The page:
It’s tough to impart any current best practices for sales and marketing without first providing a refresher on the foundations that are timeless and essential for any sales rep or marketer. For a product to be successful it has to find market fit. For a solution to be successful it has to fit the customer’s need, specifically meeting their goals. It’s the job and responsibility for sales management and marketing leadership to ensure they develop best practices to match products and solutions with market and customer. Failure to do so can only mean reduced sales and lost market share. The ability to do so means more sales and increased market share.
Before we jump in, let’s first set the table with a piece of advice from Scott MacGregor, former VP of sales and marketing for Flo-tech, where he built one of the industry’s leading MPS providers. MacGregor is now taking his valuable experience in sales to the recent launch of his new unique national sales and marketing recruiting firm, SomethingNew. He says, “Sales is all about them — the client or prospect — not about us. With that, spending time asking intelligent and probing questions is the key to finding pain. There is always pain, it’s only a matter of the degree of pain they are in and if that level is enough to move the client to act on change. We spend 20 percent of our time talking and let our clients spend 80 percent of the time answering questions and defining their pain and needs.”
The following best practices are geared toward taking Scott’s advice and setting a practical course toward applying it to sales and marketing.
Best Practice No. 1: SPIN Selling
I’ve always thought of SPIN selling as a way to understand the objective side of any opportunity or deal (i.e., the data and knowledge you must capture to prepare a winning proposal). The practice of SPIN selling was developed by Neil Rackham and documented in his bestseller of the same name. If you’re in sales and marketing and haven’t read it, then I highly recommend you do. SPIN is an acronym for Situation, Problem, Implication, Need. The general design is to become an expert at asking the customer the right questions, which will yield answers that unlock those angles, opportunities, and paths to match your product or solution with what they need. More importantly, though, it will unlock why they need it and that is the emphasis of implication. Let’s break it down further. I like to start with the big picture and begin to narrow my line of questions to specifics along the way.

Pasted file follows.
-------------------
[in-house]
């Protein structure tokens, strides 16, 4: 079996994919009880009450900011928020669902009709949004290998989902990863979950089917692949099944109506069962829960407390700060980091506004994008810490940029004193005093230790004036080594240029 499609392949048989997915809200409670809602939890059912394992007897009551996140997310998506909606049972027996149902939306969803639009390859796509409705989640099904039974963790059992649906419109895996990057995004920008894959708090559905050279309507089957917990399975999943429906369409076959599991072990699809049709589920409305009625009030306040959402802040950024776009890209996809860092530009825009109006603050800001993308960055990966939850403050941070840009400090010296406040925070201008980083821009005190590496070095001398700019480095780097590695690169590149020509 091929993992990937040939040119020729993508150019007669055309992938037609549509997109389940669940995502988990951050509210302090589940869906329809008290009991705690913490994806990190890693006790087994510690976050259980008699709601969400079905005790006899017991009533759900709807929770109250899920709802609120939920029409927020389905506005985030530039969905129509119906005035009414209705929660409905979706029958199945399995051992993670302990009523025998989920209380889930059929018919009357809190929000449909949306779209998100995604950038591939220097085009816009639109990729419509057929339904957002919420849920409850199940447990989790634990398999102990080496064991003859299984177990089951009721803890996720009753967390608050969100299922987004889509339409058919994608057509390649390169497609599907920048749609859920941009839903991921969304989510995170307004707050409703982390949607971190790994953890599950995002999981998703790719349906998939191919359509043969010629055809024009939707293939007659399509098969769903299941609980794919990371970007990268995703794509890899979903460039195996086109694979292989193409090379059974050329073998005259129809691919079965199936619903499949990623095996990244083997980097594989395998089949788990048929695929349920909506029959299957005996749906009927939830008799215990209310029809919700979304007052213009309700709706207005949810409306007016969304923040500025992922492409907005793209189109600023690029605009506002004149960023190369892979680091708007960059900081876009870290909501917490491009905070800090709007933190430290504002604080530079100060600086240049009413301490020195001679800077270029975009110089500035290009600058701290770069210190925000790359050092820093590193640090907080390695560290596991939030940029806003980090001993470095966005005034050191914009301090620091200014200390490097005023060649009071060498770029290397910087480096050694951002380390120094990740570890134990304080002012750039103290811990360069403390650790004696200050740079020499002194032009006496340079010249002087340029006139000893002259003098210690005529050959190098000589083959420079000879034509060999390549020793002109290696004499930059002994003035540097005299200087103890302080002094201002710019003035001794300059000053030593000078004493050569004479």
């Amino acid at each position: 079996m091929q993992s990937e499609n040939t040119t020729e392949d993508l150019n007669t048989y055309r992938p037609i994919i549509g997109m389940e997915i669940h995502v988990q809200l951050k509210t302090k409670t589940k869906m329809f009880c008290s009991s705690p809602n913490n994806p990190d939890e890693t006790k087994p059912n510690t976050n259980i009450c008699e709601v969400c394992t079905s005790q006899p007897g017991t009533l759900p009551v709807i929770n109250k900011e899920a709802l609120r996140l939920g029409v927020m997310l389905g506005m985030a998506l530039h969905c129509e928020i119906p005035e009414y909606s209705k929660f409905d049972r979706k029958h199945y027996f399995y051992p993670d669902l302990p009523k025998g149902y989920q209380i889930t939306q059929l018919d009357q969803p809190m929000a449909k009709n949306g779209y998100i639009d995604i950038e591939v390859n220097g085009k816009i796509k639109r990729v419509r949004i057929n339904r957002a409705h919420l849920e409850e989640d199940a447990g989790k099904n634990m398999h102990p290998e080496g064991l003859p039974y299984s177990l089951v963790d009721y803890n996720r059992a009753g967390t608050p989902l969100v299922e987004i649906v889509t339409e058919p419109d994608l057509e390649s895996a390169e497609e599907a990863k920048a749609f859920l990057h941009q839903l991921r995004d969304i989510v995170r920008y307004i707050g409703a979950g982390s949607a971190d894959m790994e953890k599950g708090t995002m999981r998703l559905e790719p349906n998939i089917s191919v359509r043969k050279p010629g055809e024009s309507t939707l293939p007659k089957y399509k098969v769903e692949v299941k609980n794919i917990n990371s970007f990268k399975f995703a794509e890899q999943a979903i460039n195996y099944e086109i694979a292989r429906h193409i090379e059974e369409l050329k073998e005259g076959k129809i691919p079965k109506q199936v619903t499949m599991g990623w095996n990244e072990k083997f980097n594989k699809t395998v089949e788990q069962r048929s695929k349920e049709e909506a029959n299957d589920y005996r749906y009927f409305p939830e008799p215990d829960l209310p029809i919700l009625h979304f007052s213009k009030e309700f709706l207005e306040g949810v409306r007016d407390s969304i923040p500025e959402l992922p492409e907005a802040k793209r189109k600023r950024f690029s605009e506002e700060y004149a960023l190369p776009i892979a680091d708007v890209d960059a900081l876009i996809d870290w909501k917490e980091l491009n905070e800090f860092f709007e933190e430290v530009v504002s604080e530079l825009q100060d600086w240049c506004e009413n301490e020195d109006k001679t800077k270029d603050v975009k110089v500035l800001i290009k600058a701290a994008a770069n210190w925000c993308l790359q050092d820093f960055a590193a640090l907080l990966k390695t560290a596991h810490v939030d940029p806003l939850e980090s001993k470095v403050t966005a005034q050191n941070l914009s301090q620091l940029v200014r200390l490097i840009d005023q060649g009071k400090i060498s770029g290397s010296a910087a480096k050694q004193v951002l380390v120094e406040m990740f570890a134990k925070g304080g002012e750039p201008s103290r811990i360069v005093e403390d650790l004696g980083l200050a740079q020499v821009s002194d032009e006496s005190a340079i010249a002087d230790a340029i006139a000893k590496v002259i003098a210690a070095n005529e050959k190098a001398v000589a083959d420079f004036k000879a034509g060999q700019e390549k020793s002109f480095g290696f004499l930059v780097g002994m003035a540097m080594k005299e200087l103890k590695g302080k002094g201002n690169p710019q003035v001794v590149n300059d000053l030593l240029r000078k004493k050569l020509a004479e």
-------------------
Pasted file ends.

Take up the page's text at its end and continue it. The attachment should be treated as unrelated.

Situation: These are questions designed to gain the full picture as it relates to a customer’s current situation. These questions primarily answer what rather than why.
- How many devices do you currently have?
- How many printers?
- How many copiers/MFPs?
- What is your monthly page volume? Black vs. color?
- Who is/are your current vendor(s)?
- Do you have a current MPS strategy in place?
- What software applications do you use?
- Do you have a print policy in place?
We could (and you should) go on, as these questions simply scratch the surface, preparing for the questions that will further develop the situation. However, let’s move on to the next step:
Problem: These are questions designed to identify what is and isn’t working with the customer’s current situation. Customers are not always forthcoming about their problems. Perhaps they don’t want to admit to them or they view them as competitive information. Either way, it’s the salesperson’s job to identify the problems, because his ability to provide a solution will increase his chances of earning the business. But what happens if the customer isn’t forthcoming?
In these situations, the salesperson needs to ask questions that steer the conversation toward highlighting solutions his company represents that commonly solve problems and, ultimately, win business. I’ve often found that, when customers are unwilling to share their pain points, if I begin asking questions that drive the conversation toward benefits/solutions that my product or company delivers, it a) helps the customer to recognize they actually might have a problem they didn’t realize or b) prompts them to start asking me questions and more freely allows the conversation to flow back around to the pain points I was aiming to identify in the first place. For example, you might ask, “How do you currently buy your toner?” If they respond with, “We buy it online through an office supply store,” they may view that as perfectly fine — no problem or pain at all. A good line of follow-up questions would be:
- How many orders do you place per month?
- How long does it take to place an order?
- Who places the order?
- Do you ever run out of ink or toner and have to order overnight in an emergency?
- How often does that happen?
- Would it be helpful or valuable if we could automate this process for you?
Obviously, this line of questions is designed to guide customers to the conclusion that if they were to automate the process through your MPS solution, it would be extremely valuable. Therefore, you just helped them realize they DO have a problem and you’re there to help them solve it, thereby increasing the value of your solution. In that moment, you not only gain value, you gain trust.
Moreover, this secondary line of questions is an iterative step evolving from what to why, and therefore understanding the Implications of their problems.It is absolutely in the Implications that deals are won and lost. Sales reps who get to the bottom of understanding the root cause (why) of a customer’s problem will win more often than not because they can best match the Need and propose the right solution.
Best Practice No. 2: Strategic Selling (Miller Heiman)
I’ve always thought of strategic selling as a way to understand the subjective side of any opportunity or deal through the people, motivations and sometimes the politics that are in play, which you must understand in order to win the business. The practice of strategic selling was developed by Robert Miller and Stephen Heiman (more commonly known as Miller Heiman) and documented in their book “Strategic Selling.”